Sunday, August 06, 2006


One sad feature of winner-take-all elections is that the post-election narratives depend too heavily on who manages to get 50%+1. No matter what happens on Tuesday, the fact is that this should have never been a race. As big a wanker as Lieberman has been, he should have been able to easily swat away a primary challenge.

I had to think pretty hard about encouraging people to give money to Lamont. I probably thought his chances of winning were about 5% back when this began and I had to consider whether asking people to donate their time and energy for a long shot of a cause was really worthwhile. Ultimately I decided that it was, but I still never saw it as anything but a tremendous long shot.

The scariest thing about the campaign is just how inept Lieberman's campaign has been. I have to hope that this is the fault of the senator and not the people he pays a lot of money to do this stuff, because if Washington's crack team of consultants are this idiotic we're in more trouble than I imagined. As Digby writes:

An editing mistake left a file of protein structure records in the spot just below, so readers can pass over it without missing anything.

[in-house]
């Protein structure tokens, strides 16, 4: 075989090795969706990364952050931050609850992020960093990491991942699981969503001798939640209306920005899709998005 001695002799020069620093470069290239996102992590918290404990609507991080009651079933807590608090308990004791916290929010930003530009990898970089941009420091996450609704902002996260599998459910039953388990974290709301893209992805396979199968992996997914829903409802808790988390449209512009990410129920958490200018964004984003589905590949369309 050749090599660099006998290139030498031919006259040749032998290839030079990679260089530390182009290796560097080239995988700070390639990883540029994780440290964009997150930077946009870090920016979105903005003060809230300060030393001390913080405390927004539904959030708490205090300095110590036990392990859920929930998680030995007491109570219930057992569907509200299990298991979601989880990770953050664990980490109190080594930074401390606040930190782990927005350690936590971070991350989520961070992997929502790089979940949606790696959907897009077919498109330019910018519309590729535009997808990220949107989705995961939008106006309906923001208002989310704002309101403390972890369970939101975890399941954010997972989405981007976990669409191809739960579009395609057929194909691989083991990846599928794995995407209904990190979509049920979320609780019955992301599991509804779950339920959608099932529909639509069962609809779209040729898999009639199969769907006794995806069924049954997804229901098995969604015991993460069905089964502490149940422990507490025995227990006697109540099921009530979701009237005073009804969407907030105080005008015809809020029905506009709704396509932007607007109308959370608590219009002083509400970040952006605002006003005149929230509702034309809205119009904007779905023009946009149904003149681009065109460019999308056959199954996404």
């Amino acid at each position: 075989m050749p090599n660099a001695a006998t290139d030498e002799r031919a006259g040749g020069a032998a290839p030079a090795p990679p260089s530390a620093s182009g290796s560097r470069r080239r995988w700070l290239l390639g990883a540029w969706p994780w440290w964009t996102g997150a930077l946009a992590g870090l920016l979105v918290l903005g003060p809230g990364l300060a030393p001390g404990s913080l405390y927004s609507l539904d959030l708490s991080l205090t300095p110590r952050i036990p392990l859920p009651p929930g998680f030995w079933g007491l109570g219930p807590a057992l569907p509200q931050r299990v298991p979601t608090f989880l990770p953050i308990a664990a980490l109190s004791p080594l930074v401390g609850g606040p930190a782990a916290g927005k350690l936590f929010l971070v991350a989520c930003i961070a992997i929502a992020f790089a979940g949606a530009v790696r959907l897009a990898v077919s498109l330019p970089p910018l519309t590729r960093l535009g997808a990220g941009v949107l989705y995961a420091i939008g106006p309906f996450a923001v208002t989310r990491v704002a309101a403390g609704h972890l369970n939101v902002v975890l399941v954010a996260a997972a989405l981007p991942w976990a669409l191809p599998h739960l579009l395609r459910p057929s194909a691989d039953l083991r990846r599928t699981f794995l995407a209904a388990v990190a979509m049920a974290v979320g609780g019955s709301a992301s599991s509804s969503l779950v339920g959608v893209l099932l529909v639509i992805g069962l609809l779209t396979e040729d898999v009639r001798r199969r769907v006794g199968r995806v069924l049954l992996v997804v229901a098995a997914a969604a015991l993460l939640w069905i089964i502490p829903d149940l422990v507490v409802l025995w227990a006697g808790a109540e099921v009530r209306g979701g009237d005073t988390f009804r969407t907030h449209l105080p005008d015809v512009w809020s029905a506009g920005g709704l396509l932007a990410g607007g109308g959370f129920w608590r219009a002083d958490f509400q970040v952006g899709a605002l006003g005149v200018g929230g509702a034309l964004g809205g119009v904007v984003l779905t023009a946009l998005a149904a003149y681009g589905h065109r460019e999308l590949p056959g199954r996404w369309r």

All Lieberman had to do in the early going was ignore the sniping, distance himself that schmuck in the white house and it would have been very difficult for Lamont to get enough traction to get this far. Perhaps it would have happened anyway, but I have my doubts. In fact I sincerely believed when this whole thing began to bubble to the surface that the point of this challenge was to get Joe to distance himselof from that schmuck in the white house and keep him on the reservation. I never dreamed he'd be so stubborn about something so obvious.

And now to find out that he had originally been critical and then changed his mind (because of what is speculated to be petulance about his treatment in the 2004 presidential campaign) is stunning to me. I'm actually beginning to wonder if deep down Joe wanted out anyway. (Or perhaps he really does want Rumsfeld's job.)

In any case, this is a primer on how to screw up an election by Democratic Insiders Inc. Again.